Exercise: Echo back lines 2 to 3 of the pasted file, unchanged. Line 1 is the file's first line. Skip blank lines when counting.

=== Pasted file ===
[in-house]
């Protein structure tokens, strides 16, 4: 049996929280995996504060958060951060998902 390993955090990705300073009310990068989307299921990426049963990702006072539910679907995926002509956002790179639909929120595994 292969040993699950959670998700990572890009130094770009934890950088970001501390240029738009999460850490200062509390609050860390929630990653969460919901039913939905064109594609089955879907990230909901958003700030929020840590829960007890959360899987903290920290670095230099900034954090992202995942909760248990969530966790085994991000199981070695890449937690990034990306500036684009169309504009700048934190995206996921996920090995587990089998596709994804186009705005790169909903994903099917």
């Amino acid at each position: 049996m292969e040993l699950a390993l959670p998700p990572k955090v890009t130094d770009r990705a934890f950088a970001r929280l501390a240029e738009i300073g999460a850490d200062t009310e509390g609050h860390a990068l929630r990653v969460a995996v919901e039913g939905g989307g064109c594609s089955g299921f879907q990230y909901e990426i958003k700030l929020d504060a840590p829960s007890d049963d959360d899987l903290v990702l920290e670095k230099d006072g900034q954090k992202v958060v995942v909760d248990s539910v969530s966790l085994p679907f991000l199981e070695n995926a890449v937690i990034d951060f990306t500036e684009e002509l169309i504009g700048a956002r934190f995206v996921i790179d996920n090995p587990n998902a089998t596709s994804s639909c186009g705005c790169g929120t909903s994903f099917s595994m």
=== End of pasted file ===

């Protein structure tokens, strides 16, 4: 049996929280995996504060958060951060998902 390993955090990705300073009310990068989307299921990426049963990702006072539910679907995926002509956002790179639909929120595994 292969040993699950959670998700990572890009130094770009934890950088970001501390240029738009999460850490200062509390609050860390929630990653969460919901039913939905064109594609089955879907990230909901958003700030929020840590829960007890959360899987903290920290670095230099900034954090992202995942909760248990969530966790085994991000199981070695890449937690990034990306500036684009169309504009700048934190995206996921996920090995587990089998596709994804186009705005790169909903994903099917």
């Amino acid at each position: 049996m292969e040993l699950a390993l959670p998700p990572k955090v890009t130094d770009r990705a934890f950088a970001r929280l501390a240029e738009i300073g999460a850490d200062t009310e509390g609050h860390a990068l929630r990653v969460a995996v919901e039913g939905g989307g064109c594609s089955g299921f879907q990230y909901e990426i958003k700030l929020d504060a840590p829960s007890d049963d959360d899987l903290v990702l920290e670095k230099d006072g900034q954090k992202v958060v995942v909760d248990s539910v969530s966790l085994p679907f991000l199981e070695n995926a890449v937690i990034d951060f990306t500036e684009e002509l169309i504009g700048a956002r934190f995206v996921i790179d996920n090995p587990n998902a089998t596709s994804s639909c186009g705005c790169g929120t909903s994903f099917s595994m």